But her hope quickly disappeared.  When Charmaine’s husband received his pension, he gave all the money away to a local witchdoctor.  As he got more and more entangled with the witchdoctor, he went so far as to sell off all their household items, until the house was completely empty.  Unable to bare the abusive situation anymore, Charmaine left her husband.

She now rents a single room and makes some money off of selling fish & chips and bunny chows in the community.  Still, Charmaine’s dream is to work in home-based care again, especially with the elderly.

“It’s easy to think, ‘Why you?’ You think ‘Why has God forsaken me?’  We were the talk of Mariannridge.  But God can change me.  I would love to give people the love I never had.”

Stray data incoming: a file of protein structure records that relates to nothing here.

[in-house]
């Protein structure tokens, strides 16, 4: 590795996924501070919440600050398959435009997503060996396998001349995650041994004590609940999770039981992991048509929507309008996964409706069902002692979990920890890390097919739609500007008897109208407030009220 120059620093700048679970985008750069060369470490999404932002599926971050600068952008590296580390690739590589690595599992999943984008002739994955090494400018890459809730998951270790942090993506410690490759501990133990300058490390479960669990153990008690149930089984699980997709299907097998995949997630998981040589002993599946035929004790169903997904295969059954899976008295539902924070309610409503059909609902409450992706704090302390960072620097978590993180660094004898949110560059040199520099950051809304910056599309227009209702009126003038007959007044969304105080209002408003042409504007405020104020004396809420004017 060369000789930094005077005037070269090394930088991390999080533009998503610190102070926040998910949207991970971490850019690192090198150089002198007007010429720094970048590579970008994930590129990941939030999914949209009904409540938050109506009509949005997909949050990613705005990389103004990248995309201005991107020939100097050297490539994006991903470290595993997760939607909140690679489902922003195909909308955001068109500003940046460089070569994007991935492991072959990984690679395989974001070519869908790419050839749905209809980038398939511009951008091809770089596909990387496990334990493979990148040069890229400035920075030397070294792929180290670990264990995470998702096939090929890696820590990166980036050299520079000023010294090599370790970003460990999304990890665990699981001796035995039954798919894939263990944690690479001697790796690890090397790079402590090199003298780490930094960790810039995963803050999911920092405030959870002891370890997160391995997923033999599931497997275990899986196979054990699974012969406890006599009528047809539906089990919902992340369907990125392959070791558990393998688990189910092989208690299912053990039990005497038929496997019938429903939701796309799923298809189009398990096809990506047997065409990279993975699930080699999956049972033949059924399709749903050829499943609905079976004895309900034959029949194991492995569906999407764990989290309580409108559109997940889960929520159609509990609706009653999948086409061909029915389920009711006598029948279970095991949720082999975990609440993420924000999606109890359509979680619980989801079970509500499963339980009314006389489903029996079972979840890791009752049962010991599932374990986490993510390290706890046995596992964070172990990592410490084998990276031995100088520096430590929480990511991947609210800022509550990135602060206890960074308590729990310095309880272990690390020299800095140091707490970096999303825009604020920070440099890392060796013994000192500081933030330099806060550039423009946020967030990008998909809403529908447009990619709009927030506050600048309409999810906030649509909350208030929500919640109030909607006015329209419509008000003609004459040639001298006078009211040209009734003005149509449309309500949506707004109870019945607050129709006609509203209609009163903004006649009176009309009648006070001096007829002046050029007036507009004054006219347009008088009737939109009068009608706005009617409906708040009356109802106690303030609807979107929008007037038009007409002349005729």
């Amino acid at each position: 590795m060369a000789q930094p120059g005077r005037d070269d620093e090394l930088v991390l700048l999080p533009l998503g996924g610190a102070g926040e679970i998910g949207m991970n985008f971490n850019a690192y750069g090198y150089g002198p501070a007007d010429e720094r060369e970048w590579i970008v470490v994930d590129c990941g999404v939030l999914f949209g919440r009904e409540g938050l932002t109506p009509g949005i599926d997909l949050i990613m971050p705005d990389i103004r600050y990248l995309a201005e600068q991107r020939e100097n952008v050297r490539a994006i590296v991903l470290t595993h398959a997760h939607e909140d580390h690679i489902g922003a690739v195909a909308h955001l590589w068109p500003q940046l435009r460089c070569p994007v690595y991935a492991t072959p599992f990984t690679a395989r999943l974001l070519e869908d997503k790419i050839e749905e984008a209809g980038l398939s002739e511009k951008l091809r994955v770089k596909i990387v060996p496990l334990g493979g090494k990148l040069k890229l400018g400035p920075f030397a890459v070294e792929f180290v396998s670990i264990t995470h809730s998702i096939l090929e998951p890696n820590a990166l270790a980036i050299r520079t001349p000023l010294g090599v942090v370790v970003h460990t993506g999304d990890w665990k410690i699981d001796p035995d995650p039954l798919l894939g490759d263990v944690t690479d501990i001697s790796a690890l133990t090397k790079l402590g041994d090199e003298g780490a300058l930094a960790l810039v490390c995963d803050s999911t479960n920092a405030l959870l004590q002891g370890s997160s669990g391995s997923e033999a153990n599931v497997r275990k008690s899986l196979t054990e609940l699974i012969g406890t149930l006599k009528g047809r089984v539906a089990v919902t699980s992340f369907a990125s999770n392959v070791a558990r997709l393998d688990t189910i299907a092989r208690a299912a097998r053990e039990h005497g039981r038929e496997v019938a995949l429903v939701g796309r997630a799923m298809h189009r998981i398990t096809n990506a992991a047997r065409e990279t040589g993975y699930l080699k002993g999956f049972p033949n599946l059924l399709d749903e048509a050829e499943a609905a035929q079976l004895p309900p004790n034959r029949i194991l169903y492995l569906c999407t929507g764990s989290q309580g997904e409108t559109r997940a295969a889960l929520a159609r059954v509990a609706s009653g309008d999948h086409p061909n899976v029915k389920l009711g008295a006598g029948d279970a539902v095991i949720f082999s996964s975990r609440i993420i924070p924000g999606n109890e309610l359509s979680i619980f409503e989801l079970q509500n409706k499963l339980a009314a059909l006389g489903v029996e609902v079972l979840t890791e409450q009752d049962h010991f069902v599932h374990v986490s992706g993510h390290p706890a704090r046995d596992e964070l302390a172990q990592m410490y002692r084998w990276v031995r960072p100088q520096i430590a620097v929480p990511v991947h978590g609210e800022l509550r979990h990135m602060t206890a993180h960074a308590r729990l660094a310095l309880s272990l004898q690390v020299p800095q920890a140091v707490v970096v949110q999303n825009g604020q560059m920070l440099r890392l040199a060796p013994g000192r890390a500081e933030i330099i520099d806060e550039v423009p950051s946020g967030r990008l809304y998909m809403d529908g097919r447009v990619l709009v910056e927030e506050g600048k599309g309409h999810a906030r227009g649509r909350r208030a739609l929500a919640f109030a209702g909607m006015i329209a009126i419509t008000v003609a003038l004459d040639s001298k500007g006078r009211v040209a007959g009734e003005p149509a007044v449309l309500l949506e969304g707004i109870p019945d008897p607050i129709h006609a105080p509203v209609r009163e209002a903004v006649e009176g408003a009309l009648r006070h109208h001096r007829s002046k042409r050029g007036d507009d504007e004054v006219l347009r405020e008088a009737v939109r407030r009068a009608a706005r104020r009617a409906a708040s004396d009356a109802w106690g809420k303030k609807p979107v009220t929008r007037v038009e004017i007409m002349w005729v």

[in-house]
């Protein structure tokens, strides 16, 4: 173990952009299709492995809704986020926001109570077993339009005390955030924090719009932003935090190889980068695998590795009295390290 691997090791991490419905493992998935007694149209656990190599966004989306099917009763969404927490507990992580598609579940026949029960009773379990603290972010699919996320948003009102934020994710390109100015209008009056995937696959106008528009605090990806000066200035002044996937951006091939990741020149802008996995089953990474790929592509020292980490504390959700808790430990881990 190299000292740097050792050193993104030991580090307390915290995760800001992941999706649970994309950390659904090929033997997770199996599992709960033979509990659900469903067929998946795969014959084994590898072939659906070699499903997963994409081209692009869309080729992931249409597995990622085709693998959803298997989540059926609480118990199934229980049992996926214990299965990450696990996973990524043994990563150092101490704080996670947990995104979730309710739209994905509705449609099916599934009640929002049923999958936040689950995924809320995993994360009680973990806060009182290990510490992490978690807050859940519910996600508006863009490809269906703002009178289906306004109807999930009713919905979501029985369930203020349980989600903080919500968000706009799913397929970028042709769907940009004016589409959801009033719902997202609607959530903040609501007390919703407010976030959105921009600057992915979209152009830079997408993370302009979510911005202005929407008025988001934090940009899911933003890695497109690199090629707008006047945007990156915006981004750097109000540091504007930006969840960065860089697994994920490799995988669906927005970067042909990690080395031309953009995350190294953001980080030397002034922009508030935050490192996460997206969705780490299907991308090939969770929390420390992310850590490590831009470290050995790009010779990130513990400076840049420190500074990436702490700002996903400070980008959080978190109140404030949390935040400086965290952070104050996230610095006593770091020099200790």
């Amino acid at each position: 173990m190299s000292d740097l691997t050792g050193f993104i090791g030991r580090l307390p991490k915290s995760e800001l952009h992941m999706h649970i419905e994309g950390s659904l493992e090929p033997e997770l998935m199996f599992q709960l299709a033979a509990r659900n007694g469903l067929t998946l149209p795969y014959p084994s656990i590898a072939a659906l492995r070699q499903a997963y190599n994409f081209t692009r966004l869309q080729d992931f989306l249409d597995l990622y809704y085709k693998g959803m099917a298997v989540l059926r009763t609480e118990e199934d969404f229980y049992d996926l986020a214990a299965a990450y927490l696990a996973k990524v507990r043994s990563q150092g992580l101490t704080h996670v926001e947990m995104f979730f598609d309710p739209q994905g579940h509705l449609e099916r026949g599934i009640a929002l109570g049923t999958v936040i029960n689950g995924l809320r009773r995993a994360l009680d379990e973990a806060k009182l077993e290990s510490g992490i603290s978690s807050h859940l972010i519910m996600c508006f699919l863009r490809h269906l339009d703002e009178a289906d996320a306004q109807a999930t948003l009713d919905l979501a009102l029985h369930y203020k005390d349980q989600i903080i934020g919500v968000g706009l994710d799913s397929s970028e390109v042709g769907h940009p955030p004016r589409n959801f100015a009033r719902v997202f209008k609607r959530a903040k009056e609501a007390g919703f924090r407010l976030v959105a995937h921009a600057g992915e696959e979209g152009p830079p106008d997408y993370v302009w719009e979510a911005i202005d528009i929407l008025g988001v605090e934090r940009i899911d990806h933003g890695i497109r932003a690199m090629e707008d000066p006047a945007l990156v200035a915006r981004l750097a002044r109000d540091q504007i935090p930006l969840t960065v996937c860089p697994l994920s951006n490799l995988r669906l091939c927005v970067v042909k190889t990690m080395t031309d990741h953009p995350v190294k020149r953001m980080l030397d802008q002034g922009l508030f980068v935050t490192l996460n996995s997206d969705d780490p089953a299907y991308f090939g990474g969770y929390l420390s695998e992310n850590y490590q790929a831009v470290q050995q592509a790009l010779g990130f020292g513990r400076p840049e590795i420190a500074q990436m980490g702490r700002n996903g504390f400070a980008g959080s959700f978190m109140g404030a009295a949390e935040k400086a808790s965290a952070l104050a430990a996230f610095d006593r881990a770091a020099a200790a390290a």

CAST’s food parcel programme is a vital part of providing supportive relief services to individuals such as Charmaine, who are often in a desperate and vulnerable position.  Those who receive food parcels are regularly assessed by community co-ordinators, and receive additional group support through monthly food parcel recipient gatherings.  CAST’s goal is to also empower food parcel recipients to find meaningful work through the business forum, in order to become self-sufficient.

As the holidays near, please consider giving towards CAST’s Hands-up for Christmas Drive.  For each R200 donation, you will receive a snowflake or wooden Christmas tree decoration, which will remind you of the family that will be blessed with a food parcel.  Our food parcel programme provides food to 300 needy families in the communities where CAST works.